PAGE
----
Ask Zack Block to explain Repair the World: Pittsburgh and he might compare it to AmeriCorps, but only at first.

“Like AmeriCorps, we have fellows working in direct service at various community organizations,” says Block, the program’s director. “The similarities pretty much end there.”

When Repair the World, a New York-based organization designed to engage Jewish young adults in direct service projects, started planning its Repair Communities initiative six years ago, it considered 80 cities as potential pilot locations for the program. Ultimately, it chose five: Baltimore, Detroit, Philadelphia, New York City and Pittsburgh.

Now the program, which is just finishing up its first year in the city, will move into its first permanent headquarters in the space at 6022 Broad Street in East Liberty and celebrate with an all-day open house party this Sunday, June 15, from noon to 6 p.m., followed by a happy hour at nearby Harvard & Highland.

“We want to showcase the space and let people know that we’re here and that we want to be a part of the community,” Block says.

Repair the World: Pittsburgh has nine full-time fellows this year and a slate of at least 10 set to start in the fall. While RTW is nominally a Jewish organization, its focus on social justice draws applicants from across the cultural spectrum. One of its goals is to have both Jewish and non-Jewish fellows, as well as an equal mix of native Pittsburghers and transplants.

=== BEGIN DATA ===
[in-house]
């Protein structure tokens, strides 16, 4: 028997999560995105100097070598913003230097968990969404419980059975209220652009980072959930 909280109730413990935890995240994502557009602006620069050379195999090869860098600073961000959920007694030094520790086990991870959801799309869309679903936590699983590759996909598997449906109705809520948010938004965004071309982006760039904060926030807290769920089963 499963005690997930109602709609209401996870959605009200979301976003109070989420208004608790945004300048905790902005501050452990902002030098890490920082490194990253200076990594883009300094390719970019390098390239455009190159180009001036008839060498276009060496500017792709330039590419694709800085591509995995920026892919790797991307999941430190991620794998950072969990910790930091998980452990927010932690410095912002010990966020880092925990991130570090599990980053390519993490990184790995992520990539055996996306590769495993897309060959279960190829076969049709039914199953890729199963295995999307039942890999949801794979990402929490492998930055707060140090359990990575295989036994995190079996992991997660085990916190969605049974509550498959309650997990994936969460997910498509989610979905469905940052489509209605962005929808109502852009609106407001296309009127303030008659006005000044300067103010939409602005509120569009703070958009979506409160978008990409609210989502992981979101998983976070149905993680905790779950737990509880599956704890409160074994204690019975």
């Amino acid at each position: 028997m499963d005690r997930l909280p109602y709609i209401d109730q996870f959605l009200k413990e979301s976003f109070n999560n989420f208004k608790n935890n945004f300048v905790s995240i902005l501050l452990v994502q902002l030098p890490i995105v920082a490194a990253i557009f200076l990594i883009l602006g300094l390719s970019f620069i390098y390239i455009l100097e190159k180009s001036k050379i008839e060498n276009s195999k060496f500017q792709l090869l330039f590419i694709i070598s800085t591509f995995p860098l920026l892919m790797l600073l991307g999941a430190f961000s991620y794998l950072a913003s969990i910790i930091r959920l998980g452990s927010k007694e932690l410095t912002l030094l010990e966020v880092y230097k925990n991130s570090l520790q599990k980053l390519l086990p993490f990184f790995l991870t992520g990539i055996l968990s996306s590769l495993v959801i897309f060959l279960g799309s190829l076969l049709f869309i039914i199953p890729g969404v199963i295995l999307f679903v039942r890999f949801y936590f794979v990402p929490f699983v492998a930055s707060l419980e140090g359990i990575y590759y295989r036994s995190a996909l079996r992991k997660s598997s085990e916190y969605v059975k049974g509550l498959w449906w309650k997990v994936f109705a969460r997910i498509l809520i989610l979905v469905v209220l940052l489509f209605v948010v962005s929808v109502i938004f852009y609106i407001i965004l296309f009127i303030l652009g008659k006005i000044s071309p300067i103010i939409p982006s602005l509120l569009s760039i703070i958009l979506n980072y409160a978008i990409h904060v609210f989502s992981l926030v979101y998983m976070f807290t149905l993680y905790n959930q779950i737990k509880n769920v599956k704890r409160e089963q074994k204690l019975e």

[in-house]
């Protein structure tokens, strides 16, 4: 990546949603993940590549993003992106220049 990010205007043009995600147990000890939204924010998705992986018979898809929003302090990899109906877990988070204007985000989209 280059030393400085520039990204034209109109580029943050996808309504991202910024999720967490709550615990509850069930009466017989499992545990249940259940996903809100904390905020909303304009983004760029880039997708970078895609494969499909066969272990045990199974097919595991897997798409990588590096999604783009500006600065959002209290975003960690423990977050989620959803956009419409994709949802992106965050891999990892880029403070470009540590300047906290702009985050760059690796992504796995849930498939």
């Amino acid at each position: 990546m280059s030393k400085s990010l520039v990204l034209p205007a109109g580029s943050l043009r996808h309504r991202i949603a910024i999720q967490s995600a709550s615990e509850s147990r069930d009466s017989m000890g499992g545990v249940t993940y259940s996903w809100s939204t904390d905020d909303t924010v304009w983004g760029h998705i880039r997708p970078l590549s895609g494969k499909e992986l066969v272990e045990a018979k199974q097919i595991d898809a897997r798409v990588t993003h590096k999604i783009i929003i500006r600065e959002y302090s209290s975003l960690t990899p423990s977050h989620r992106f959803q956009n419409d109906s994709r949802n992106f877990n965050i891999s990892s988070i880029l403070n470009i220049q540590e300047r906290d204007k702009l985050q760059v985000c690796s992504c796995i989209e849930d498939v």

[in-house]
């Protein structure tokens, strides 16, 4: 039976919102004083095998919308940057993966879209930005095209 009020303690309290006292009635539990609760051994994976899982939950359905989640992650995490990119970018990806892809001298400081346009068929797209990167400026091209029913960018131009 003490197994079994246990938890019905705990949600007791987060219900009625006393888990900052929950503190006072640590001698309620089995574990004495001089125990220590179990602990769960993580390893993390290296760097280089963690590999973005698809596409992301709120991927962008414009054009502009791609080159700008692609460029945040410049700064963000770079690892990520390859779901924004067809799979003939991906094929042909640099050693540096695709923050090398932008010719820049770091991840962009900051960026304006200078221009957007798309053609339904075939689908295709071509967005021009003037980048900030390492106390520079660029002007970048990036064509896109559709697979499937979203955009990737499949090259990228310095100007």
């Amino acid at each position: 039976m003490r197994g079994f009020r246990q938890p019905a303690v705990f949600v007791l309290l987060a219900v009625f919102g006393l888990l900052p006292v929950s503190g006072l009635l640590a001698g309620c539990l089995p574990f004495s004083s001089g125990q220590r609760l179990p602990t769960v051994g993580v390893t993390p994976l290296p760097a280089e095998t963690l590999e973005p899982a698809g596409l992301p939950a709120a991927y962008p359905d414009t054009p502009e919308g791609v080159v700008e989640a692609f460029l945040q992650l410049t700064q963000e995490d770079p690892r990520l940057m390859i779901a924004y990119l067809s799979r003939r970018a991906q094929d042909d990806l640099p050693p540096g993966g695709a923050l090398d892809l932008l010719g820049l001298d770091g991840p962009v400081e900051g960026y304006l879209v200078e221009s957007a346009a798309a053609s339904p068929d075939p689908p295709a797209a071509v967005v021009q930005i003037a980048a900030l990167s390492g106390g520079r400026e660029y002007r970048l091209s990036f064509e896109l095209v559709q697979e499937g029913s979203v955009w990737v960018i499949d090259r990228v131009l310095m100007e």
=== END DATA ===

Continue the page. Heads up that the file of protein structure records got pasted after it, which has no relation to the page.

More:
RTW fellows divide their service time between at least two placements where AmeriCorps volunteers have just one. On top of the required hours, RTW asks its fellows to build and mobilize groups of volunteers to work on larger volunteer projects within the community, creating both a sustainable direct service organization and a static base of community volunteers.

“We saddle our fellows with an extra component doing engagement, building and community organizing,” Block says. “There’s no one program addressing both sides of volunteer service like we are.”

Fellows are accepted on a rolling basis and earn a monthly stipend of $600, plus an additional $1,000 honorarium upon completing the program. The organization provides its fellows with communal housing and basic necessities.

The program has fellows working on seven different projects across three organizations, including the Squirrel Hill Food Pantry and the refugee resettlement programs under Jewish Family and Children’s Services, and the housing, hunger services and after-school programs within East End Cooperative Ministries. RTW fellows are also working with the Higher Achievement program in Homewood’s Pittsburgh Westinghouse High School.

Block says the organization is looking to add even more partners in the hope of drawing out volunteers in greater numbers.

“We’re looking to shake up this model a bit because the direct service aspect worked reasonably well, but the volunteer recruitment side can do better,” he says. “We’re also doing five events this month, including a book club meeting, a movie night and a clothing swap, and the themes around these are social-justice-related, so we’re looking to have dialogue around social justice topics at these events.”

“We want people to see that, to start to get to know the fellows and to become engaged with volunteering and Repair the World.”

For more information on Repair the World’s grand opening event, check out its Facebook page.